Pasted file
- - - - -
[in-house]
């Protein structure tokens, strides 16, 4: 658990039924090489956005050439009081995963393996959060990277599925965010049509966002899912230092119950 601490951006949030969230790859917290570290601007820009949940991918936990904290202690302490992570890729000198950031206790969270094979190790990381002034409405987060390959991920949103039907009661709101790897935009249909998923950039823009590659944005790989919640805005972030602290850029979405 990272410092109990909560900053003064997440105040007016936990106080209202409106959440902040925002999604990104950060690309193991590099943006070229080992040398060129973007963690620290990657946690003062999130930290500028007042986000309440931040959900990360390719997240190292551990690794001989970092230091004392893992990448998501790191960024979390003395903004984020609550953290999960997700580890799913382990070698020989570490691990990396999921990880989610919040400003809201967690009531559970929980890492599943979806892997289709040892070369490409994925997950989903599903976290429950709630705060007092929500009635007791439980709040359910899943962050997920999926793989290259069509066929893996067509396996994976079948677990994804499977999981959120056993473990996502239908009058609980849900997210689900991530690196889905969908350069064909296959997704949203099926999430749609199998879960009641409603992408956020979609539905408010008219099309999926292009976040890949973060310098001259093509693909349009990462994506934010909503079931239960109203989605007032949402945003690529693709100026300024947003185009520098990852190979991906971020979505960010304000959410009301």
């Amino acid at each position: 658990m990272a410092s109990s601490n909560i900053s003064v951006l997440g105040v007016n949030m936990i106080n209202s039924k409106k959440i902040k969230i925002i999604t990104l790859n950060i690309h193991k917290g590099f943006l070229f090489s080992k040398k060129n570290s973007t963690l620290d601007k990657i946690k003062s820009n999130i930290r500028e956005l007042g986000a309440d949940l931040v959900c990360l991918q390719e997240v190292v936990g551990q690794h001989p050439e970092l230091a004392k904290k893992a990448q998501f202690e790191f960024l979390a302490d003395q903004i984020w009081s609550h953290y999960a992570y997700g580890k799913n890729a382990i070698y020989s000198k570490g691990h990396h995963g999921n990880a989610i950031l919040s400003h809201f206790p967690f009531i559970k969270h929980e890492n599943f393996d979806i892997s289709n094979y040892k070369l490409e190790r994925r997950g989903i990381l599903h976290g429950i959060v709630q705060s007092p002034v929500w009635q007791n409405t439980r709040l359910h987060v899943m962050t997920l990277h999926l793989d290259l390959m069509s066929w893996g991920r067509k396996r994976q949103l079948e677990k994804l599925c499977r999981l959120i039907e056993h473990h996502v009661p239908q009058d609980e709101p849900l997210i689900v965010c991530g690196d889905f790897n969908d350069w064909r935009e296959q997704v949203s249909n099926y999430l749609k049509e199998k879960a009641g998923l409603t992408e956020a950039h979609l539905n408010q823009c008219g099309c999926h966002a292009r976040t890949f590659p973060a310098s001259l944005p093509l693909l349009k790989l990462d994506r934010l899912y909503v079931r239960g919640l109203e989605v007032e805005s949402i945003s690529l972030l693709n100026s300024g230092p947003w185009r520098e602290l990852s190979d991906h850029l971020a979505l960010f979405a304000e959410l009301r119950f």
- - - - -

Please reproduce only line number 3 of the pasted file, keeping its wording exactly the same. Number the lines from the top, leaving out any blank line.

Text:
């Amino acid at each position: 658990m990272a410092s109990s601490n909560i900053s003064v951006l997440g105040v007016n949030m936990i106080n209202s039924k409106k959440i902040k969230i925002i999604t990104l790859n950060i690309h193991k917290g590099f943006l070229f090489s080992k040398k060129n570290s973007t963690l620290d601007k990657i946690k003062s820009n999130i930290r500028e956005l007042g986000a309440d949940l931040v959900c990360l991918q390719e997240v190292v936990g551990q690794h001989p050439e970092l230091a004392k904290k893992a990448q998501f202690e790191f960024l979390a302490d003395q903004i984020w009081s609550h953290y999960a992570y997700g580890k799913n890729a382990i070698y020989s000198k570490g691990h990396h995963g999921n990880a989610i950031l919040s400003h809201f206790p967690f009531i559970k969270h929980e890492n599943f393996d979806i892997s289709n094979y040892k070369l490409e190790r994925r997950g989903i990381l599903h976290g429950i959060v709630q705060s007092p002034v929500w009635q007791n409405t439980r709040l359910h987060v899943m962050t997920l990277h999926l793989d290259l390959m069509s066929w893996g991920r067509k396996r994976q949103l079948e677990k994804l599925c499977r999981l959120i039907e056993h473990h996502v009661p239908q009058d609980e709101p849900l997210i689900v965010c991530g690196d889905f790897n969908d350069w064909r935009e296959q997704v949203s249909n099926y999430l749609k049509e199998k879960a009641g998923l409603t992408e956020a950039h979609l539905n408010q823009c008219g099309c999926h966002a292009r976040t890949f590659p973060a310098s001259l944005p093509l693909l349009k790989l990462d994506r934010l899912y909503v079931r239960g919640l109203e989605v007032e805005s949402i945003s690529l972030l693709n100026s300024g230092p947003w185009r520098e602290l990852s190979d991906h850029l971020a979505l960010f979405a304000e959410l009301r119950f």